“But first,” the Syck Monkey’s children continue writing, “the flag must be exchanged and an egg delivered in return.”

“Why didn’t you say before?” Labaguette asks.

“There was a time you could not even read, Labaguette,” the Captain marvels.

“It was latent for a while.  I could read but I could not express it.”

“Featherly regenerescence,” Birdseye comments.

“Feather what?”

Three Monkeys jump back onto the Insatiable Princess, a flag in hand.

“We should elope” Labaguette whispers once more into the Captain’s ear.

There, three monkeys are tying white ropes, unfolding sails while their father’s domineering and powerful shadow looks on.

The Captain grabs the flag and as soon as he unfolds it, there is a burning flash before the flag rolls back onto itself emitting more sparks.  A shower of falling objects, creatures and stars pass them by.

“That’s you told Captain!” Labaguette remarks.

“Shut up!”

A young monkey carries the flag and attached it around the main mast.

“THE EGG!” are the words now showing in gigantic letters on the Universe’s wall.

The Captain scratches his head, looking at Birdseye.

Labaguette smoothes a brilliant rose feather, not looking at anyone.

Birdseye sits, his goggle light up a pale blue as his tail widens, sparkles and shudders.

“If he weren’t a policeman-dancer,” Labaguette says, “he might have been an ostrich.”

“Ostriches are not know to survive in these regions,” the Captain remarks, an air of distraction lifting his puzzled eyebrows.

As he stands again, Birdseye extends his arms and hands holding a large, smooth, sparkling and mauve egg of a substantial size which he offers the Syck Monkey’s shadow.

“Didn’t think he had it in him,” Labaguette says with a sense of purpose.

“He had the egg all along,” musters the Captain.

To be continued…



“You urged me to do some magic.”


“—I’m not all show.”

“His feathers are as precious as mine,” Labaguette says.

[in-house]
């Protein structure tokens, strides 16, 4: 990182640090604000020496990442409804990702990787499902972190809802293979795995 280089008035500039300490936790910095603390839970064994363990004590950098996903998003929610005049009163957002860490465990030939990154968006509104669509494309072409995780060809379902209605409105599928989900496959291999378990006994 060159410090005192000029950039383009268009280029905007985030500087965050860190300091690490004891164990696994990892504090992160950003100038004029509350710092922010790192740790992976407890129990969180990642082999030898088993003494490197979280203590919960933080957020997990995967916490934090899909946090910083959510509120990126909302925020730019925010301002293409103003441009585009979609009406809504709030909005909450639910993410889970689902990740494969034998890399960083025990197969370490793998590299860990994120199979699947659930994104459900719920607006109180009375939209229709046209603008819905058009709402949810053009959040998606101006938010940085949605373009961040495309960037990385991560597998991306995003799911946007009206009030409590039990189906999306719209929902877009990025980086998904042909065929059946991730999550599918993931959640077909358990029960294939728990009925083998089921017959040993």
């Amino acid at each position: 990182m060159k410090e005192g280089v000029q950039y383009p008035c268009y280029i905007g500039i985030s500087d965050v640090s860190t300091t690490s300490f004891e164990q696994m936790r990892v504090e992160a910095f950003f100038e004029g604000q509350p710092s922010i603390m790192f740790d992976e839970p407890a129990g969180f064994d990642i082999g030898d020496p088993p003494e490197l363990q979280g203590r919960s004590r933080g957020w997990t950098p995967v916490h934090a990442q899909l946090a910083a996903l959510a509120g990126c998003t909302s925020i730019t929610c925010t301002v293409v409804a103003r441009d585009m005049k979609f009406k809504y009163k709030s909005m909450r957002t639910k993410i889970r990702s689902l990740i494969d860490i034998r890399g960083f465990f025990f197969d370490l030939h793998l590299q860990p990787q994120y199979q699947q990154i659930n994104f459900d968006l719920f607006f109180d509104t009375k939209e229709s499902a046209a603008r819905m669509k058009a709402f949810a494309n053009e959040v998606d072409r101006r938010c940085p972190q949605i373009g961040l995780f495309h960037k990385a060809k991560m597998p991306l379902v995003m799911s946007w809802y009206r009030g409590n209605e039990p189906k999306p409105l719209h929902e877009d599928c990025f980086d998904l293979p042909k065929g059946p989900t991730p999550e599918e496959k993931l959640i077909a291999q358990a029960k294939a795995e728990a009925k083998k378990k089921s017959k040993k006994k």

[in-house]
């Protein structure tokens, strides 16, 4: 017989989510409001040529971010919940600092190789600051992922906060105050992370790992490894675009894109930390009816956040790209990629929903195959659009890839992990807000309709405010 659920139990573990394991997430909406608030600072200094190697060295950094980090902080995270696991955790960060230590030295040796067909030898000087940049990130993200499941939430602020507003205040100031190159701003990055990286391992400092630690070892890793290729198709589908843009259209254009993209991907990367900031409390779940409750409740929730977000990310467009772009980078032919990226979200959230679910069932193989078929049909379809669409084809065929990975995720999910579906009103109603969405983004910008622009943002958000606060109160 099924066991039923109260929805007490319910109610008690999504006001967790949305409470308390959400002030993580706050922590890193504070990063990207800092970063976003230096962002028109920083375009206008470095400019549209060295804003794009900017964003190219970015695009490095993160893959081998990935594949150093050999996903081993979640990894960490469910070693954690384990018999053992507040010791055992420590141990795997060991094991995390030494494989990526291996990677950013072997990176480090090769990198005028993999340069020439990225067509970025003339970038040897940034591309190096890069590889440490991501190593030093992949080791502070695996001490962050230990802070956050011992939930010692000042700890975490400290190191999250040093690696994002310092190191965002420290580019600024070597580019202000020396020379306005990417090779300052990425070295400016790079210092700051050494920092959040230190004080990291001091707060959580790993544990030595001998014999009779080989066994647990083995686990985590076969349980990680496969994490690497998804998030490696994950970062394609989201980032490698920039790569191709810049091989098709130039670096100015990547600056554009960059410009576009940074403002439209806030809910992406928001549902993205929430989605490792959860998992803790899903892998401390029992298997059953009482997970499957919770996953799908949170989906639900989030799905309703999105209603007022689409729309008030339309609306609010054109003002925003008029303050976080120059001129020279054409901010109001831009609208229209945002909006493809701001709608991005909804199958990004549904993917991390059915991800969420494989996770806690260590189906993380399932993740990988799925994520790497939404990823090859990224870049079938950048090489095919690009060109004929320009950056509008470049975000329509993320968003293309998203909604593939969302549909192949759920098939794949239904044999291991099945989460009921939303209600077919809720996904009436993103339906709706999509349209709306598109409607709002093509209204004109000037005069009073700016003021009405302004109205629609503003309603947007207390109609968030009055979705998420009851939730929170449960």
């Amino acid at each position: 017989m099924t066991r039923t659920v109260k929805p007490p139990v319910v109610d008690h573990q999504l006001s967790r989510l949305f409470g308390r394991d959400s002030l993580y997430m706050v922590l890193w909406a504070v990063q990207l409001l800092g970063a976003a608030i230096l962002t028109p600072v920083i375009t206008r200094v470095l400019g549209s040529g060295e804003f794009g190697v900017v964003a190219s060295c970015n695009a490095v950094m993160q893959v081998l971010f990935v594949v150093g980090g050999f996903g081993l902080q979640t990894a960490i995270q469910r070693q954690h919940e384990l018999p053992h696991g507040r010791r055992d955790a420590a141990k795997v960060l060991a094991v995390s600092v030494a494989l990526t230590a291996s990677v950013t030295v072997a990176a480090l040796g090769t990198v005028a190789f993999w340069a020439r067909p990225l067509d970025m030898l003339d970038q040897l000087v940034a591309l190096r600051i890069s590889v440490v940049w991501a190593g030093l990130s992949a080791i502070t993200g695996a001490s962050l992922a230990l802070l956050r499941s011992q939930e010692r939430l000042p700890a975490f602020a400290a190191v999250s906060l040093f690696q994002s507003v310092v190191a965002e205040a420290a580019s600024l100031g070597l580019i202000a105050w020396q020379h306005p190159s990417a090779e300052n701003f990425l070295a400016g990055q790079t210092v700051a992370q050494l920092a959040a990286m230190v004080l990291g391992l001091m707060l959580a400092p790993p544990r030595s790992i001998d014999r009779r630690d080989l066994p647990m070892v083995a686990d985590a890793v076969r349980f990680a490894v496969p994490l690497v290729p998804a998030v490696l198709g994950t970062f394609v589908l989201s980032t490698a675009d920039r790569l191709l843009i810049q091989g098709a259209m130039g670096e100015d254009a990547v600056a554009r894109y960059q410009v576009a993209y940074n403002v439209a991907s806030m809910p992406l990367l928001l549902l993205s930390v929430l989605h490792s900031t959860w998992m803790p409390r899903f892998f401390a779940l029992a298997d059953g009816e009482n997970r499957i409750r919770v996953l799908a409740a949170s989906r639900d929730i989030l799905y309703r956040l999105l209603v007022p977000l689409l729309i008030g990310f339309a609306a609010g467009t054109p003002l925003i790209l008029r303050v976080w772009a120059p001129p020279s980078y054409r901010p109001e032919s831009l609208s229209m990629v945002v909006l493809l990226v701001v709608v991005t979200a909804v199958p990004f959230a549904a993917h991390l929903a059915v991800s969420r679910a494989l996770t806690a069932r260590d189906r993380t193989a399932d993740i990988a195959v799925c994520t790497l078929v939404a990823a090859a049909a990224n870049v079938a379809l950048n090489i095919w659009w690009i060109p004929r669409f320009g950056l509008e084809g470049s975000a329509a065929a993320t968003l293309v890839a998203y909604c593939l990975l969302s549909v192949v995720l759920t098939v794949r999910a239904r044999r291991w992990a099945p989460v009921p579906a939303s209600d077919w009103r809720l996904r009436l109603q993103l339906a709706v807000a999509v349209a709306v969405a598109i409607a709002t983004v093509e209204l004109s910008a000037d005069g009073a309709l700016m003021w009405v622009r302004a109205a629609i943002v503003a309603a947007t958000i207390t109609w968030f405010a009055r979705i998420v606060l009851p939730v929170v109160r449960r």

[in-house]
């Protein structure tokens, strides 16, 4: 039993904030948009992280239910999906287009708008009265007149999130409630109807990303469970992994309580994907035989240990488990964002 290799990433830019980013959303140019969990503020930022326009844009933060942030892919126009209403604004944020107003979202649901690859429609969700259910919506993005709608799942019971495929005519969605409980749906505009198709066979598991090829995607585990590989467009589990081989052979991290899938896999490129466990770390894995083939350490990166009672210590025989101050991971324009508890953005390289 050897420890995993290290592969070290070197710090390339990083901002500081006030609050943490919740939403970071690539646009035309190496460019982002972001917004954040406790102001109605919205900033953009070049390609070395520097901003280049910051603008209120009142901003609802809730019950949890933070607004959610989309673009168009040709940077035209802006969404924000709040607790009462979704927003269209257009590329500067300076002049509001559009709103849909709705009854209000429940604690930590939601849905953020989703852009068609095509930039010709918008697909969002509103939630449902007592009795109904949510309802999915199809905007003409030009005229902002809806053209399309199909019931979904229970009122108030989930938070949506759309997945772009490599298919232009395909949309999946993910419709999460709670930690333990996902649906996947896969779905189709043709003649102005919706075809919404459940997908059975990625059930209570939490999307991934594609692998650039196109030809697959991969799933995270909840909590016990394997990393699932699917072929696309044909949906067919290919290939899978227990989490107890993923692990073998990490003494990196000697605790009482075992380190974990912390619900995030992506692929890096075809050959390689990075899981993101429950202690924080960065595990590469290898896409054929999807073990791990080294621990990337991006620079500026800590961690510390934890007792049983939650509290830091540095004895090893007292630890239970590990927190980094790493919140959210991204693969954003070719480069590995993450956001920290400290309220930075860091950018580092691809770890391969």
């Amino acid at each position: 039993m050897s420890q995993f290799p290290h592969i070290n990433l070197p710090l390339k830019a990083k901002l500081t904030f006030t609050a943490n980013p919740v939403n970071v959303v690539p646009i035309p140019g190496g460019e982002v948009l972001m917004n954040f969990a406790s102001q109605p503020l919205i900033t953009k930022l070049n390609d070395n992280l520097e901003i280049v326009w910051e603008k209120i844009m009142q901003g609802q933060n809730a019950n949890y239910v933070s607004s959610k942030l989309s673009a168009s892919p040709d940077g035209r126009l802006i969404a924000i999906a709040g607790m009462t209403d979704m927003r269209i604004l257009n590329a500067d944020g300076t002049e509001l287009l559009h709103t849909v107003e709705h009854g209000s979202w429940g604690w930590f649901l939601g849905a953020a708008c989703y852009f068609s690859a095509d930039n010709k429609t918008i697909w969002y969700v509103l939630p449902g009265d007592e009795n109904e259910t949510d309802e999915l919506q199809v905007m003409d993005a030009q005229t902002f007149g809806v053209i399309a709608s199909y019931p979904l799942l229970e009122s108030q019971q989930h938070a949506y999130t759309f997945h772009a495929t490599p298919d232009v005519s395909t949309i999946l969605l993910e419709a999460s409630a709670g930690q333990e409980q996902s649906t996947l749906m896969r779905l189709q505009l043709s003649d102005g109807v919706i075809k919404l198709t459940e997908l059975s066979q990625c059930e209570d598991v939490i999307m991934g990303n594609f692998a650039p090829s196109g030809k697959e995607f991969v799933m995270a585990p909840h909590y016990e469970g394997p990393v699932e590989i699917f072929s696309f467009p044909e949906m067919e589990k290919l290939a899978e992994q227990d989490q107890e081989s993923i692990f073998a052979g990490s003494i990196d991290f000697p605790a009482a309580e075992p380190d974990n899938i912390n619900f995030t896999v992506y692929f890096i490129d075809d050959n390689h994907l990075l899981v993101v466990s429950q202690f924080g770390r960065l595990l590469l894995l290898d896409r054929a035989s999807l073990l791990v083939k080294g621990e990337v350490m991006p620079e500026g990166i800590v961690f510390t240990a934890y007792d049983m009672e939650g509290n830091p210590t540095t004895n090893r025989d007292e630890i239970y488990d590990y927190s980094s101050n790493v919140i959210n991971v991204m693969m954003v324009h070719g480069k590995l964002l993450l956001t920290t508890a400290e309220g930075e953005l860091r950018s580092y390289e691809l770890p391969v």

“Labaguette,” Birdseye says, “we’ve all made it alive, isn’t it—”

“—He’s a different breed from you,” the Captain intervenes.”

“We’re sitting on the sky of this universe,” Birdseye says.

“Suppose the Insatiable Princess isn’t floating,” the Captain says, looking at Birdseye with suspicion weighing heavily inside the bags under his eyes, “how can she be flying?”

This is when Birdseye decides to get off the ship.

“Watch!” he says, as he slowly descends into this sky, or liquid, or whatever it might be, and begins to float.

“Holy Parrots’ Saint!” Labaguette exclaims, “are you duck or peacock?”

But Birdseye paddles to the edge of the oceanic platform and launches himself off it.

“Treacherous waters!” the Captain exclaims as Birdseye is out of sight, “mermaids made him do it.”

And as he says this, Birdseye reappears in plain sight flying high, gently flapping his arms, flying, enjoying this moment in case it never came back.

“Fuck!” the Captain says before the King descends into these waters and floats, paddles before nearing the edge of the platform.

“You’ve no feathers!” Birdseye warns, hovering above the King.

“You’re using your arms, not your wings,” the King retorts, before smiling back at all and letting himself off the edge.

Quickly, not unlike a superhero or a bug, Birdseye swoops and catches the King, carrying him painstakingly back to the ship, letting him drop onto the ship’s planks like a dead weight.

To be continued…